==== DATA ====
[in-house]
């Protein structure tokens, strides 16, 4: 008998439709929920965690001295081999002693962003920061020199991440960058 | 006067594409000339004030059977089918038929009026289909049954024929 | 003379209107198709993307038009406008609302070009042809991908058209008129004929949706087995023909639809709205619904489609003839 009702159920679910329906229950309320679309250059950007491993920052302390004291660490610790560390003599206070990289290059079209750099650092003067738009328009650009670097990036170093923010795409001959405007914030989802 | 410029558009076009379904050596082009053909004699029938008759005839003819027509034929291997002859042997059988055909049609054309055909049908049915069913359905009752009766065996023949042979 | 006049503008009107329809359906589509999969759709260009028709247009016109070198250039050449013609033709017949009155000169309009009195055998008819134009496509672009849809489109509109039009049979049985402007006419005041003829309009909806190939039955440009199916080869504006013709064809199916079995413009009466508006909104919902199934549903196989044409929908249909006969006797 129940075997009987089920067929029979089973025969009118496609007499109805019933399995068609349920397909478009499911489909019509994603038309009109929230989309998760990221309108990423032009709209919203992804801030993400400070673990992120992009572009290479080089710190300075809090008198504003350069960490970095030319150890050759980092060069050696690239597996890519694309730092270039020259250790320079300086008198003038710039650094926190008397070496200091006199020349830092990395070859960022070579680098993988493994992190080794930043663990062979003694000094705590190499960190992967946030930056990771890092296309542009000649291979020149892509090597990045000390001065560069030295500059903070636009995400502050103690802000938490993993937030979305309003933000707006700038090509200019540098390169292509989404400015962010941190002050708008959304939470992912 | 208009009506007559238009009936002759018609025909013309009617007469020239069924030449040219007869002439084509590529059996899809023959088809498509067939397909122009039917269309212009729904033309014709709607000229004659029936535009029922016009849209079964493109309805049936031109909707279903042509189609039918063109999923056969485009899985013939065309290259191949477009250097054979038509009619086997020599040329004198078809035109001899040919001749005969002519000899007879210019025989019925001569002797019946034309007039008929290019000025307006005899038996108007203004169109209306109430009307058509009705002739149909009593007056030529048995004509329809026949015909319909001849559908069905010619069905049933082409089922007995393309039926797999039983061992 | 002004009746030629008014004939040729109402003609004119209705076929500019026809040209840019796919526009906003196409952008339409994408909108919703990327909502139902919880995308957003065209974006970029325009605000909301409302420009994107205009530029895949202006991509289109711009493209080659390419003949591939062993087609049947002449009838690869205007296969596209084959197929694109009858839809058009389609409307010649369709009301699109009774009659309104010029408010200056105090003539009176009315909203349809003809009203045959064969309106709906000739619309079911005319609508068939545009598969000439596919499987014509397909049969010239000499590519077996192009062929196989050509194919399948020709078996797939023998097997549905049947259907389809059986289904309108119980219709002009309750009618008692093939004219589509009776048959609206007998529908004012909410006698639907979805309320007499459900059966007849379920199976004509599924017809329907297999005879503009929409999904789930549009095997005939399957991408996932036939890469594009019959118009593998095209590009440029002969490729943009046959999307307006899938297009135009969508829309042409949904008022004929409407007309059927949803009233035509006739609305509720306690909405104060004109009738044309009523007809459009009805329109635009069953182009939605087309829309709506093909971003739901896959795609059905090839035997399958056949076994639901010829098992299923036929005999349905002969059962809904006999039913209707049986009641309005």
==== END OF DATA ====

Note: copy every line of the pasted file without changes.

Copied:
[in-house]
């Protein structure tokens, strides 16, 4: 008998439709929920965690001295081999002693962003920061020199991440960058 | 006067594409000339004030059977089918038929009026289909049954024929 | 003379209107198709993307038009406008609302070009042809991908058209008129004929949706087995023909639809709205619904489609003839 009702159920679910329906229950309320679309250059950007491993920052302390004291660490610790560390003599206070990289290059079209750099650092003067738009328009650009670097990036170093923010795409001959405007914030989802 | 410029558009076009379904050596082009053909004699029938008759005839003819027509034929291997002859042997059988055909049609054309055909049908049915069913359905009752009766065996023949042979 | 006049503008009107329809359906589509999969759709260009028709247009016109070198250039050449013609033709017949009155000169309009009195055998008819134009496509672009849809489109509109039009049979049985402007006419005041003829309009909806190939039955440009199916080869504006013709064809199916079995413009009466508006909104919902199934549903196989044409929908249909006969006797 129940075997009987089920067929029979089973025969009118496609007499109805019933399995068609349920397909478009499911489909019509994603038309009109929230989309998760990221309108990423032009709209919203992804801030993400400070673990992120992009572009290479080089710190300075809090008198504003350069960490970095030319150890050759980092060069050696690239597996890519694309730092270039020259250790320079300086008198003038710039650094926190008397070496200091006199020349830092990395070859960022070579680098993988493994992190080794930043663990062979003694000094705590190499960190992967946030930056990771890092296309542009000649291979020149892509090597990045000390001065560069030295500059903070636009995400502050103690802000938490993993937030979305309003933000707006700038090509200019540098390169292509989404400015962010941190002050708008959304939470992912 | 208009009506007559238009009936002759018609025909013309009617007469020239069924030449040219007869002439084509590529059996899809023959088809498509067939397909122009039917269309212009729904033309014709709607000229004659029936535009029922016009849209079964493109309805049936031109909707279903042509189609039918063109999923056969485009899985013939065309290259191949477009250097054979038509009619086997020599040329004198078809035109001899040919001749005969002519000899007879210019025989019925001569002797019946034309007039008929290019000025307006005899038996108007203004169109209306109430009307058509009705002739149909009593007056030529048995004509329809026949015909319909001849559908069905010619069905049933082409089922007995393309039926797999039983061992 | 002004009746030629008014004939040729109402003609004119209705076929500019026809040209840019796919526009906003196409952008339409994408909108919703990327909502139902919880995308957003065209974006970029325009605000909301409302420009994107205009530029895949202006991509289109711009493209080659390419003949591939062993087609049947002449009838690869205007296969596209084959197929694109009858839809058009389609409307010649369709009301699109009774009659309104010029408010200056105090003539009176009315909203349809003809009203045959064969309106709906000739619309079911005319609508068939545009598969000439596919499987014509397909049969010239000499590519077996192009062929196989050509194919399948020709078996797939023998097997549905049947259907389809059986289904309108119980219709002009309750009618008692093939004219589509009776048959609206007998529908004012909410006698639907979805309320007499459900059966007849379920199976004509599924017809329907297999005879503009929409999904789930549009095997005939399957991408996932036939890469594009019959118009593998095209590009440029002969490729943009046959999307307006899938297009135009969508829309042409949904008022004929409407007309059927949803009233035509006739609305509720306690909405104060004109009738044309009523007809459009009805329109635009069953182009939605087309829309709506093909971003739901896959795609059905090839035997399958056949076994639901010829098992299923036929005999349905002969059962809904006999039913209707049986009641309005």